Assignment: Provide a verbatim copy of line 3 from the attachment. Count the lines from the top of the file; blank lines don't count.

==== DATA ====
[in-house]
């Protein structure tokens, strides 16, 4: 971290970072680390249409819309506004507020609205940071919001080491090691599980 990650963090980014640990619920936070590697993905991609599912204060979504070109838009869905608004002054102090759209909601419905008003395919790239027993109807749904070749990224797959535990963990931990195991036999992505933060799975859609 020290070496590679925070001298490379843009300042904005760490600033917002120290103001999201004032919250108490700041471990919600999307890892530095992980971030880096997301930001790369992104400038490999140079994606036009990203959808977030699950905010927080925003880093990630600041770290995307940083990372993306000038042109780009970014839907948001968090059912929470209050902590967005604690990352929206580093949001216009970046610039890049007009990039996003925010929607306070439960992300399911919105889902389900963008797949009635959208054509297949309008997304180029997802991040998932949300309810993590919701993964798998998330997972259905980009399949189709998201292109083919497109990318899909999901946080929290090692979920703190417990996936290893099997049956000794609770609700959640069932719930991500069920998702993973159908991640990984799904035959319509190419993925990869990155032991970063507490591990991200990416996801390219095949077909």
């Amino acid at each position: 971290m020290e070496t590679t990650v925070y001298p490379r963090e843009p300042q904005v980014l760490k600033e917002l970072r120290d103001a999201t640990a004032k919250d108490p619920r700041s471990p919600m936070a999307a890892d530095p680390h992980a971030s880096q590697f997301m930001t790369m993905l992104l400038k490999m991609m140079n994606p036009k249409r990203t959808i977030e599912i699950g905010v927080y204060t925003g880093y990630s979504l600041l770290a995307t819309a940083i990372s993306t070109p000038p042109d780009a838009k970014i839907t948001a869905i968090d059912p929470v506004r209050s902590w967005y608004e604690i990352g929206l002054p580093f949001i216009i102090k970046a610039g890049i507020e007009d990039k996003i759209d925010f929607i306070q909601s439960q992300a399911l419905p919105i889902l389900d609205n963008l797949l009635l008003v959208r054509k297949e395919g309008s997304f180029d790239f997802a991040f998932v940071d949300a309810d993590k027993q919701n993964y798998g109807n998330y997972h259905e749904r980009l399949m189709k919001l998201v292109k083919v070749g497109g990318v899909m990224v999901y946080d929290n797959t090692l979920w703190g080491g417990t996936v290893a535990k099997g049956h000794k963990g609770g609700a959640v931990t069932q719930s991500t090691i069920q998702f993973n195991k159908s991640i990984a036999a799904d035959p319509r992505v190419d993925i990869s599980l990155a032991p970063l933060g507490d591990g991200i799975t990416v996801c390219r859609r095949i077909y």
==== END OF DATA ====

């Amino acid at each position: 971290m020290e070496t590679t990650v925070y001298p490379r963090e843009p300042q904005v980014l760490k600033e917002l970072r120290d103001a999201t640990a004032k919250d108490p619920r700041s471990p919600m936070a999307a890892d530095p680390h992980a971030s880096q590697f997301m930001t790369m993905l992104l400038k490999m991609m140079n994606p036009k249409r990203t959808i977030e599912i699950g905010v927080y204060t925003g880093y990630s979504l600041l770290a995307t819309a940083i990372s993306t070109p000038p042109d780009a838009k970014i839907t948001a869905i968090d059912p929470v506004r209050s902590w967005y608004e604690i990352g929206l002054p580093f949001i216009i102090k970046a610039g890049i507020e007009d990039k996003i759209d925010f929607i306070q909601s439960q992300a399911l419905p919105i889902l389900d609205n963008l797949l009635l008003v959208r054509k297949e395919g309008s997304f180029d790239f997802a991040f998932v940071d949300a309810d993590k027993q919701n993964y798998g109807n998330y997972h259905e749904r980009l399949m189709k919001l998201v292109k083919v070749g497109g990318v899909m990224v999901y946080d929290n797959t090692l979920w703190g080491g417990t996936v290893a535990k099997g049956h000794k963990g609770g609700a959640v931990t069932q719930s991500t090691i069920q998702f993973n195991k159908s991640i990984a036999a799904d035959p319509r992505v190419d993925i990869s599980l990155a032991p970063l933060g507490d591990g991200i799975t990416v996801c390219r859609r095949i077909y």